Why a Massive Spread of Zika is Unlikely at the Olympics
Scientists are predicting low numbers of new infections among tourists.
This story originally appeared on time.com
Having the Rio 2016 Olympics in a country with an ongoing Zika epidemic has some athletes and physicians concerned. But a growing number of scientists are predicting few new infections from the virus during the Games.
A new report, published Monday in the journal Annals of Internal Medicine, predicts that in a worst-case scenario there will be between six to 80 new cases of Zika among travelers at this summer’s Olympics. “Because few pregnant women likely will attend the events owing to travel advisories, these estimates reiterate previous statements of the low personal effect of [Zika virus] on travelers,” the study authors write.
Why might infections be so low? The authors of the new study argue that people who are attending the Games are at a lower risk of being exposed to Zika compared to the general Brazilian population since they will, for the most part, be staying in areas that have screens and air conditioning. August is also winter in Brazil, and health experts have said that the number of biting mosquitoes will likely be down. Active mosquito control, like regularly removing stagnant water, is also expected at the Olympic venues.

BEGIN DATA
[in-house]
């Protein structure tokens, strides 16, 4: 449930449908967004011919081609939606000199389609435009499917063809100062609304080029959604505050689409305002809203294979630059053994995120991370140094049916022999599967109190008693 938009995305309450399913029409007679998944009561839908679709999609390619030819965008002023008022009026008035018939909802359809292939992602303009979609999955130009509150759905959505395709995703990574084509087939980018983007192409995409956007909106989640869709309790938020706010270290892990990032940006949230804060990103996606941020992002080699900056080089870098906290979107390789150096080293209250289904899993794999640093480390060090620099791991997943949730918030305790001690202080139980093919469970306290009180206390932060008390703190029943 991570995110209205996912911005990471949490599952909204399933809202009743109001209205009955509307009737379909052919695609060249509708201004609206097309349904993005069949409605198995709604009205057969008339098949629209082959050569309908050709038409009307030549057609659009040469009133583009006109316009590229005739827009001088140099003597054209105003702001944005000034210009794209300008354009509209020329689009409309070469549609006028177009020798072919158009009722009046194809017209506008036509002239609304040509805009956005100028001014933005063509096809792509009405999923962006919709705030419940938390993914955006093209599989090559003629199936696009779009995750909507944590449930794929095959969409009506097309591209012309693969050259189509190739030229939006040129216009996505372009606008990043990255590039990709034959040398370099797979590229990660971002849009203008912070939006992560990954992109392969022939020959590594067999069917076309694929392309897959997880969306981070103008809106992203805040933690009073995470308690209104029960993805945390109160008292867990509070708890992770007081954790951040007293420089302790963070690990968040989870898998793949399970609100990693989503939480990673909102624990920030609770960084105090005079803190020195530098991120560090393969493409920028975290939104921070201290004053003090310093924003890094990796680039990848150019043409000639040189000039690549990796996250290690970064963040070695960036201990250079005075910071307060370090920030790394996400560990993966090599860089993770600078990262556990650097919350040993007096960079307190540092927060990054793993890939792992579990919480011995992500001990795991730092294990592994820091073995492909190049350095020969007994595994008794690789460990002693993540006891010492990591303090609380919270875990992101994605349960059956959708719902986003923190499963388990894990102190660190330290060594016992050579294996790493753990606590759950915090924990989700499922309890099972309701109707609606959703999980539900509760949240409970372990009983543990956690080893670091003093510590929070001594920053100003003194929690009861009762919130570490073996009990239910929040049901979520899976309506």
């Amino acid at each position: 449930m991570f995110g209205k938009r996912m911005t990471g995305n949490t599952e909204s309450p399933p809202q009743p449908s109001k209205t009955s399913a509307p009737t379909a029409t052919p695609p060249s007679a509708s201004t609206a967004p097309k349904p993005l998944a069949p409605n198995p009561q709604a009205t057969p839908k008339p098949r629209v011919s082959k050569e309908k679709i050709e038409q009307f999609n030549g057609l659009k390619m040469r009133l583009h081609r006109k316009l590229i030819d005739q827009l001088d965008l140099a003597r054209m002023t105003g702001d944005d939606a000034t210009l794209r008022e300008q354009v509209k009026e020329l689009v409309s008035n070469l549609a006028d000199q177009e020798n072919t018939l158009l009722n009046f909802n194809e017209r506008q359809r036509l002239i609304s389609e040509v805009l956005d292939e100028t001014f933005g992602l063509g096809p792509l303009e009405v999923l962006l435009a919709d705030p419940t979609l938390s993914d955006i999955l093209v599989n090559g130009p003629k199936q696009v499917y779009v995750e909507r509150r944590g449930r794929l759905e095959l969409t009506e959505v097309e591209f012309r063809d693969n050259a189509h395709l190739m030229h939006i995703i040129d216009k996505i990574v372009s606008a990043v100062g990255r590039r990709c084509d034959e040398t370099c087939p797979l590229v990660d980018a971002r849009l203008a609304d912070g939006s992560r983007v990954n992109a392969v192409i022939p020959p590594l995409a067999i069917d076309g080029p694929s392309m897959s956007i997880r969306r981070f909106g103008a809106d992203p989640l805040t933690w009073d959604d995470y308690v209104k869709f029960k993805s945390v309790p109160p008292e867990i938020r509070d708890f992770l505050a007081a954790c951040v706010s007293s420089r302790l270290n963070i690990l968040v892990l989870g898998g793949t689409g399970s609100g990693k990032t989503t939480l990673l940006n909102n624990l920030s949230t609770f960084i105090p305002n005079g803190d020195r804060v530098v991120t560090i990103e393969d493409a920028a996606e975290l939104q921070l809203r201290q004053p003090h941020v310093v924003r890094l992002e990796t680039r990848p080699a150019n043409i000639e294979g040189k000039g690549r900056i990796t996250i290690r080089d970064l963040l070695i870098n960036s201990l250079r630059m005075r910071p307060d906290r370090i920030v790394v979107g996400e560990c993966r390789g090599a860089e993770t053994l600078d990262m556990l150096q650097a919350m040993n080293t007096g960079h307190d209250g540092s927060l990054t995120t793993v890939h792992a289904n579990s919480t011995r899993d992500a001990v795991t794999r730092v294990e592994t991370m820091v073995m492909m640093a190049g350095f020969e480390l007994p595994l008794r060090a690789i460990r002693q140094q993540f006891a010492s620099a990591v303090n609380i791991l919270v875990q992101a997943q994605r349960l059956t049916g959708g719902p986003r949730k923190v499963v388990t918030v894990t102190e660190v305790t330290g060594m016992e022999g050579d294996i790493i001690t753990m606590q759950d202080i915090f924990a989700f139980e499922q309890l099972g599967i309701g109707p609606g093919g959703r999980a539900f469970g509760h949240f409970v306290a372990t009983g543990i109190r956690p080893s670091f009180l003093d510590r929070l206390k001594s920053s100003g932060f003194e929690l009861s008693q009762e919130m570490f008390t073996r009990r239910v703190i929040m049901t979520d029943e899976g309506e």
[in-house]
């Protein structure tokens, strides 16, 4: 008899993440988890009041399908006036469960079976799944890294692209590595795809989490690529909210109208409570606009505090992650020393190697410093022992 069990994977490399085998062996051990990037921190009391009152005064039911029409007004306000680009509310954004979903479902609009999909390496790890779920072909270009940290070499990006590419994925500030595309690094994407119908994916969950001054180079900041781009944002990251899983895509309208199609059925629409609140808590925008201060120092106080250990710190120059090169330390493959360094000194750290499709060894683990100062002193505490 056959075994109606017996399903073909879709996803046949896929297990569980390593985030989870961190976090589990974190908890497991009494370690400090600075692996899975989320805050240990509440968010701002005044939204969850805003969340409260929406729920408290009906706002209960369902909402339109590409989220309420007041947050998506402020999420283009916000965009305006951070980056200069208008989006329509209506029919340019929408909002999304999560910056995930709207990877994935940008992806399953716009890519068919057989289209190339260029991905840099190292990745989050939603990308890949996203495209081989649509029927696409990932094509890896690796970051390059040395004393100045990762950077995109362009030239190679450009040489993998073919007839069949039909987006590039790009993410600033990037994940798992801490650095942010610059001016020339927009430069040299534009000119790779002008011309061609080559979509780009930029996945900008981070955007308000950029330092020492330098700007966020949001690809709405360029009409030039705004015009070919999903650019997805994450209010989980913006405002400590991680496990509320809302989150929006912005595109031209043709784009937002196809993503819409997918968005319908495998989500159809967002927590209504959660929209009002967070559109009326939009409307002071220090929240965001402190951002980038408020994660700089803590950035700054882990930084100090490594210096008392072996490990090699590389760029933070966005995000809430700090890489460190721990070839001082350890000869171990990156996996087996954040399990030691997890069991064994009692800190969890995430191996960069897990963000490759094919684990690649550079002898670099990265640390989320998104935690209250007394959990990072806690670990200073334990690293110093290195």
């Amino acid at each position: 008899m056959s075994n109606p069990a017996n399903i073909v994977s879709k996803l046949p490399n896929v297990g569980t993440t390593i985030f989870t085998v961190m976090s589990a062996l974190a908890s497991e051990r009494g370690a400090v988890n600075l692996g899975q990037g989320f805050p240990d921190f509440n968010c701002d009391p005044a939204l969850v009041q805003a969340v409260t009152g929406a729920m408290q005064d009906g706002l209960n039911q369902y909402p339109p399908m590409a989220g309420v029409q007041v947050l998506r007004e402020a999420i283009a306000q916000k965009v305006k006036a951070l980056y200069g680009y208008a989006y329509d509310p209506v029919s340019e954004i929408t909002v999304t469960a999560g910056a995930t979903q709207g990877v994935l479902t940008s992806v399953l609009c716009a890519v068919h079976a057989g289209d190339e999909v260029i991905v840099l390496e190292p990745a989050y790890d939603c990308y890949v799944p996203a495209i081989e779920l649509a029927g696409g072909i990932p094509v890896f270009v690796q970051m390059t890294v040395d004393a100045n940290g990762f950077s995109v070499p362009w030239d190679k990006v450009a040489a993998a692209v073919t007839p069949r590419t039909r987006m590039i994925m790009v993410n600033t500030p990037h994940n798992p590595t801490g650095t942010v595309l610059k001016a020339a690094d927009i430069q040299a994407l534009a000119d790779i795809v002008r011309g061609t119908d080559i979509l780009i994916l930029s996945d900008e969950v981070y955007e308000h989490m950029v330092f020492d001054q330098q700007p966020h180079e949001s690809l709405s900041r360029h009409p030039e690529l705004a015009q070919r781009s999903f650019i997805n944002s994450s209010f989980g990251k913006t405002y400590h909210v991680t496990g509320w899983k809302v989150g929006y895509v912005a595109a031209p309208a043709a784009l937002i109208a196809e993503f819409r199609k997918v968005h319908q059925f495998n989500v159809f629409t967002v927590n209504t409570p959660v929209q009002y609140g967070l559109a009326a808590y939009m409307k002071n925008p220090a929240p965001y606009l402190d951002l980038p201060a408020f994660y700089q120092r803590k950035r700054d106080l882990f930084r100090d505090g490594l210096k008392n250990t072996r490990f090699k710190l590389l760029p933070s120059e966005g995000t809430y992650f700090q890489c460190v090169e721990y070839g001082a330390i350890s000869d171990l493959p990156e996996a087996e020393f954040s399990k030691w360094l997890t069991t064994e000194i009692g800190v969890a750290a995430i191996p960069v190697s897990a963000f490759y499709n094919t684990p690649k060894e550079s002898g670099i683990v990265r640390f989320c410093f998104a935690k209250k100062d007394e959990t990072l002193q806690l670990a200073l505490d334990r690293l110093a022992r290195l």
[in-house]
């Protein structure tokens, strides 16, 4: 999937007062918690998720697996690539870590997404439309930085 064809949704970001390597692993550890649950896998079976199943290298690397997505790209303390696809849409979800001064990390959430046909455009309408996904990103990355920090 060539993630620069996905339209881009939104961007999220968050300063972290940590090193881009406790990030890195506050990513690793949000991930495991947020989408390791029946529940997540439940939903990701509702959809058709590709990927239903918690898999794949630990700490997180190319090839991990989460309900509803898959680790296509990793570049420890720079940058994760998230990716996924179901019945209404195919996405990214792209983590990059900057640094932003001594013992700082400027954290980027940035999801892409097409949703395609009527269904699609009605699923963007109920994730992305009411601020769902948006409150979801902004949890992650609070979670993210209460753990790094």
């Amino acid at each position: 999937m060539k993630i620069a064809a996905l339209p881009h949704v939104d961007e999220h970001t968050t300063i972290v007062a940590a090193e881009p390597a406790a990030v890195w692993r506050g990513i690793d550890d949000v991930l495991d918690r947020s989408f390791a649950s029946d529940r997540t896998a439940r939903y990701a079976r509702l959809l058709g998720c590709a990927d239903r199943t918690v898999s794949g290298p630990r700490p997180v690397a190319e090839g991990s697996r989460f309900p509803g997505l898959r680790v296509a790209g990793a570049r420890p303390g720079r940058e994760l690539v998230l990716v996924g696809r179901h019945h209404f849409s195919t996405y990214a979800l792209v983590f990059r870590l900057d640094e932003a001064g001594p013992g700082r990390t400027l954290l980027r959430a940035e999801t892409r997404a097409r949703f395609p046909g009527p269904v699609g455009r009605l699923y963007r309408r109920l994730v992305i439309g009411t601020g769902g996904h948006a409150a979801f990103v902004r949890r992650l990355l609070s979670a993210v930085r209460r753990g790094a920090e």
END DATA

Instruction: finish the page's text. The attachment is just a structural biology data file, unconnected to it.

The new study isn’t the first to provide low estimates of infection. At least two other studies have predicted less than 20 new infections, using a variety of estimation models. As TIME has previously reported, infectious disease experts have expressed a low level of concern about mass spread of the disease from the Games for some time. Since millions of people have already traveled between Brazil and other countries during the height of the outbreak, some scientists say that much of the virus’ introduction into other countries has already happened.
Health authorities are still urging travelers to take the virus seriously. In the U.S. over 1,400 travelers are infected and there are close to 800 pregnant women in the U.S. and territories with the virus. Health authorities recommend that people also protect themselves from mosquito bites when they return to their home country, so that if they do contract the virus, they don’t spread it to local mosquitoes. Local transmission of the virus is expected in the United States, but not at the scale of Brazil.